• Arrow to Pandas data types conversion may require some attention See this recent PyArrow pull request

Parquet ⇐⇒ FastParquet

Spark: (Python)

Parquet ⇐⇒ Arrow ⇐⇒ PySpark (Spark >= 2.3.x)

See this article on Arrow and PySpark

Spark (Java / Scala: / JVM)

Parquet ⇐⇒ RDDs ⇐rarr; Data Frames, Datasets

  • Default conversion to/from Parquet makes multipart Parquet datasets, sets columns as optional on write (nullable) Writes multi part Parquet because each worker writes out its part of the dataset independently.
  • Does not (yet) use Arrow in memory.
  • More information Spark Data Sources (including Parquet)

Java (outside Spark, on the JVM)

parquet ⇐ ⇒ Hadoop libs ⇐ ⇒ Arrow ⇐ ⇒ Avro

  • Reads multipart Parquet datasets
  • Performs as well or better than C++ Parquet + Arrow when data > 1GB
  • Provides generic record interface via Avro

Parquet ⇐ ⇒ custom records

  • Only single file Parquet datasets
  • Developer must build record based serializer /deserializers
  • Performance at scale not likely to be as good as using Arrow libraries. When little data is in memory makes little difference.


Parquet ⇐ ⇒ Arrow ⇐ ⇒ custom record types (from record batches)

  • Records can be serialized or deserialized fairly easily to / from the Arrow tables
  • Multi-threaded read / decompression available
  • Can define schema using Arrow logical types
  • Good performance for tabulation type software

Parquet ⇐ ⇒ custom record types

  • Directly read and write Parquet, any in-memory storage must be handled by developer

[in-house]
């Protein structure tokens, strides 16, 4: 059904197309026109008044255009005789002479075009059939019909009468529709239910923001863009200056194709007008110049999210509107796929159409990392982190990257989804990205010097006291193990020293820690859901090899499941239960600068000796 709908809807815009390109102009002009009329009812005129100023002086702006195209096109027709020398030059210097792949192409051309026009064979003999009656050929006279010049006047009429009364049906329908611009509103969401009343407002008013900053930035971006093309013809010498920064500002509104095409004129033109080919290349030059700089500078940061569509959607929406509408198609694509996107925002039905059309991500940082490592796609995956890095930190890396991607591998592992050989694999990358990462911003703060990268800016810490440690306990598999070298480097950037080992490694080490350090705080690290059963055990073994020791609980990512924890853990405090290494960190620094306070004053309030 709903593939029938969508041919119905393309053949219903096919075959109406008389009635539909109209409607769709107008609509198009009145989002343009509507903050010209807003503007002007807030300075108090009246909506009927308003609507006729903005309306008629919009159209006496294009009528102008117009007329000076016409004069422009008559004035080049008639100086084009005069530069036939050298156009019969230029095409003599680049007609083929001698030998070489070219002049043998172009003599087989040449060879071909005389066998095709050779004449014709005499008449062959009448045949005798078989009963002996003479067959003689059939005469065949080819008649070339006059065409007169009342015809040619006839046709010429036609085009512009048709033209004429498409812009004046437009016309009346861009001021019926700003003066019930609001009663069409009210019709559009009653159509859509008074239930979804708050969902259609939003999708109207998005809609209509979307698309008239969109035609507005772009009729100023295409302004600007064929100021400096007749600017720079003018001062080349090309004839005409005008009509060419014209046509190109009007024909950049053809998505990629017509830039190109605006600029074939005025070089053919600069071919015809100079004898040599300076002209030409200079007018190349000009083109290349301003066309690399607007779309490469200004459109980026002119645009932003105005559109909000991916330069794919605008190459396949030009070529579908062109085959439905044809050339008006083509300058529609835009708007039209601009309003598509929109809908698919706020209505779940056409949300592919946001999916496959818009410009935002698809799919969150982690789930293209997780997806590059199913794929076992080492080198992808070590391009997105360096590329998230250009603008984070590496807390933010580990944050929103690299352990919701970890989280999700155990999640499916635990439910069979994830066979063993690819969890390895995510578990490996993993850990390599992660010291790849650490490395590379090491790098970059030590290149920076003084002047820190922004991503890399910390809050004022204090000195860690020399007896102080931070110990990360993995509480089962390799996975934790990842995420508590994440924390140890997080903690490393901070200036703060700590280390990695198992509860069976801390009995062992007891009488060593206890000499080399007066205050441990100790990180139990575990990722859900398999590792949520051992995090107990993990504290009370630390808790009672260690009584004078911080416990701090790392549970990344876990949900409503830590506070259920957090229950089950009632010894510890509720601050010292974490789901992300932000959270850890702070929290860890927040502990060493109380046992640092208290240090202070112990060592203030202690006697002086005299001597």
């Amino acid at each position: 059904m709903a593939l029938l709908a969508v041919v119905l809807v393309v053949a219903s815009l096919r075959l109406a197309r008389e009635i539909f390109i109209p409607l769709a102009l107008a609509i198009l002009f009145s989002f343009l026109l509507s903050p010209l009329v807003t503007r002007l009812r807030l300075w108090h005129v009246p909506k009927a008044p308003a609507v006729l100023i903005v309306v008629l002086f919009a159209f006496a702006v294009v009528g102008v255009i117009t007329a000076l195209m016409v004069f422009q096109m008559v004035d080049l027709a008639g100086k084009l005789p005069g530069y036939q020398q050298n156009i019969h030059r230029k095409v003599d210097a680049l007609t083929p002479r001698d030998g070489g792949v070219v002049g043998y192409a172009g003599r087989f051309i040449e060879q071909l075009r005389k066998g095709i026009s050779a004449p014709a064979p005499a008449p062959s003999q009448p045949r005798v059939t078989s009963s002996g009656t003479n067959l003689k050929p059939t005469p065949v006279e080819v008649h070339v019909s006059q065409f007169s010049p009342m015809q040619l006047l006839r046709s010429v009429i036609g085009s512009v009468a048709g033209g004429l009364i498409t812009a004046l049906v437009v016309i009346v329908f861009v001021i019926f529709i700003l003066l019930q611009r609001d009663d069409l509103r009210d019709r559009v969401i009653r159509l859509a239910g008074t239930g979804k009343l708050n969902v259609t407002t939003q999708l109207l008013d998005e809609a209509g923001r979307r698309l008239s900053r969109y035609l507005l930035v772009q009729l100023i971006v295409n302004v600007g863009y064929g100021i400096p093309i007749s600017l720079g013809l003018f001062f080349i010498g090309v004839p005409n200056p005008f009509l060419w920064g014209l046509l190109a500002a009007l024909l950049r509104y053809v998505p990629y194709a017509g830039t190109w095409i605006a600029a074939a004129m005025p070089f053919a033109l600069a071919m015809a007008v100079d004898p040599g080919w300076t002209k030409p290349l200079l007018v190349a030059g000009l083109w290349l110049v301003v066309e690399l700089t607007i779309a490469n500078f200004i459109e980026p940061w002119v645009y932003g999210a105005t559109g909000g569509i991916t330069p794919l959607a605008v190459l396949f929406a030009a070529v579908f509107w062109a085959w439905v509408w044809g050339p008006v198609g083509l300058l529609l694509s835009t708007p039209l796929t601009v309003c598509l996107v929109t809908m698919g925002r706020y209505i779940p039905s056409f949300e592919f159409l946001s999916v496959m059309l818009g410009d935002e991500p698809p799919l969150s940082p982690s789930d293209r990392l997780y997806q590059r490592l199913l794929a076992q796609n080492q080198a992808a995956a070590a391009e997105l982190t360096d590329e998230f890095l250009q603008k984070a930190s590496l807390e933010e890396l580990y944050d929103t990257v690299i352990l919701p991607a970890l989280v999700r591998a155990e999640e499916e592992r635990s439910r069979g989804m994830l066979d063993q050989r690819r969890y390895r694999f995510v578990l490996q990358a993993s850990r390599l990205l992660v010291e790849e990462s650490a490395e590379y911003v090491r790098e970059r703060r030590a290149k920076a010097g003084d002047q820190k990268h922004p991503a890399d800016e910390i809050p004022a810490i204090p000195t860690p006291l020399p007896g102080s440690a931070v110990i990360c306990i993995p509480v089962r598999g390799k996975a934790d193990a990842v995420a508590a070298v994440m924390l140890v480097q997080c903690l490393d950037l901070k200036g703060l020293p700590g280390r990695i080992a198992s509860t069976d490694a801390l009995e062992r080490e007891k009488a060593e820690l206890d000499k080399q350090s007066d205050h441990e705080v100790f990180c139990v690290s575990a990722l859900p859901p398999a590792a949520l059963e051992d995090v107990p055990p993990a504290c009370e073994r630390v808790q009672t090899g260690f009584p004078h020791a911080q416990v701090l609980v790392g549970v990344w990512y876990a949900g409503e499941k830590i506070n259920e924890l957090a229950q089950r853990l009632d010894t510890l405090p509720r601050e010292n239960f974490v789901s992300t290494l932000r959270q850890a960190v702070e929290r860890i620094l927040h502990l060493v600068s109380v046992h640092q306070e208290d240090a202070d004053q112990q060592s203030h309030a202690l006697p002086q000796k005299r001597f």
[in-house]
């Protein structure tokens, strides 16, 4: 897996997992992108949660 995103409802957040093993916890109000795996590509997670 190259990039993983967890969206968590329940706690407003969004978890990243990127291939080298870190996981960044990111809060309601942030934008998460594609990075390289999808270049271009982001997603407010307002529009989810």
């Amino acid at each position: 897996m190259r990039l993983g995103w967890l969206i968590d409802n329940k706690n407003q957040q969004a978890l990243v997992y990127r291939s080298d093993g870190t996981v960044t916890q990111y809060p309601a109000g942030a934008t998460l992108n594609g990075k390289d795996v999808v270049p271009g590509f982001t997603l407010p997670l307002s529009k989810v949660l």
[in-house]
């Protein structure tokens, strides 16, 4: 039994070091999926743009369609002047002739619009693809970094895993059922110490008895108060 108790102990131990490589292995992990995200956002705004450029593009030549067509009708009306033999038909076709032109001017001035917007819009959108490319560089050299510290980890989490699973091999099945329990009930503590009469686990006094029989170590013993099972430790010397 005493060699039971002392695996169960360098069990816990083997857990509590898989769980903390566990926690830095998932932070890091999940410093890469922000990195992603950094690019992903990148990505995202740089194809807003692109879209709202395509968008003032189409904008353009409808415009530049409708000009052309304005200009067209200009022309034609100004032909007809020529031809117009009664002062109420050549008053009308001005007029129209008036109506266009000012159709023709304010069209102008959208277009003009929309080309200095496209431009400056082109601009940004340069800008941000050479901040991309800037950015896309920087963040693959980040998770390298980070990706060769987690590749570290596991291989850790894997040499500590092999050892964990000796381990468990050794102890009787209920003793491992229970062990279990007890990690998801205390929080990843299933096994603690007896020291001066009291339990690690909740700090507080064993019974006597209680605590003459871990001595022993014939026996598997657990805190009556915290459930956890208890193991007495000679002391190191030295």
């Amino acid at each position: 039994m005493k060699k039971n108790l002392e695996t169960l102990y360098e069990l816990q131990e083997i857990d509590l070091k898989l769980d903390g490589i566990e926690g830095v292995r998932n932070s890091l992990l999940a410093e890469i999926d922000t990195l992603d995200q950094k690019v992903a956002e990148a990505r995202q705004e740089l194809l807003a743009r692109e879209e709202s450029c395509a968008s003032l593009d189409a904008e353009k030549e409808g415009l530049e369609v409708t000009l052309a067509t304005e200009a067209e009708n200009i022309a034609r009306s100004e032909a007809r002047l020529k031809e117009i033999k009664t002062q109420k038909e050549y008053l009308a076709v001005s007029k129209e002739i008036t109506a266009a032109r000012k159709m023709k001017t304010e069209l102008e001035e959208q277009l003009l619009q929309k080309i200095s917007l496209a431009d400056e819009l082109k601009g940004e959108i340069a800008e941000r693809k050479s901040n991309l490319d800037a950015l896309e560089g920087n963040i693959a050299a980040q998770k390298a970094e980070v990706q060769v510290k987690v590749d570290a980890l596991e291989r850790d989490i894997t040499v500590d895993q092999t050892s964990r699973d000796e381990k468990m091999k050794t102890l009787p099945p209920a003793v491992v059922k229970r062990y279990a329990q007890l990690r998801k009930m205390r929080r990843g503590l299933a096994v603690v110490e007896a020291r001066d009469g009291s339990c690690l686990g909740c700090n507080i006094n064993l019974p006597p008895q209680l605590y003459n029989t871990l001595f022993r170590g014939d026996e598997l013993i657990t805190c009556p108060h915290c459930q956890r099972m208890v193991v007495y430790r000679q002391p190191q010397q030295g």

• Doesn’t perform as well as using Arrow for moving data in memory or tabulation type operations on data


Parquet ⇒ Red-arrow ⇒ Ruby data structures

  • Red-arrow library reads Parquet and sets up Arrow tables in memory accessible with Ruby
  • Similar to PyArrow but Not as mature
  • Get with the “red-arrow” gem; to build the native extensions you must have installed the correct version of the C++ “libarrow” library from the Apache Arrow project

Parquet ⇒ Spark ⇐ ⇒ JRuby

  • Use the Spark framework from JRuby and work with data from Parquet or any other Spark data source.


Parquet ⇐ ⇒ Arrow ⇐ ⇒ Arrow tables ⇒ Go data structures

Other Languages

You can find support for many languages in Arrow for both Arrow and Parquet in the Apache Arrow project Get the latest version or official releases of Arrow These include C#, C++, Go, Javascript, R, Matlab, Ruby, Python and Rust.

for C# you can try an alternative Parquet library

Also check the Arrow project for how to use the C++ libraries with other languages. There’s an included Lua example.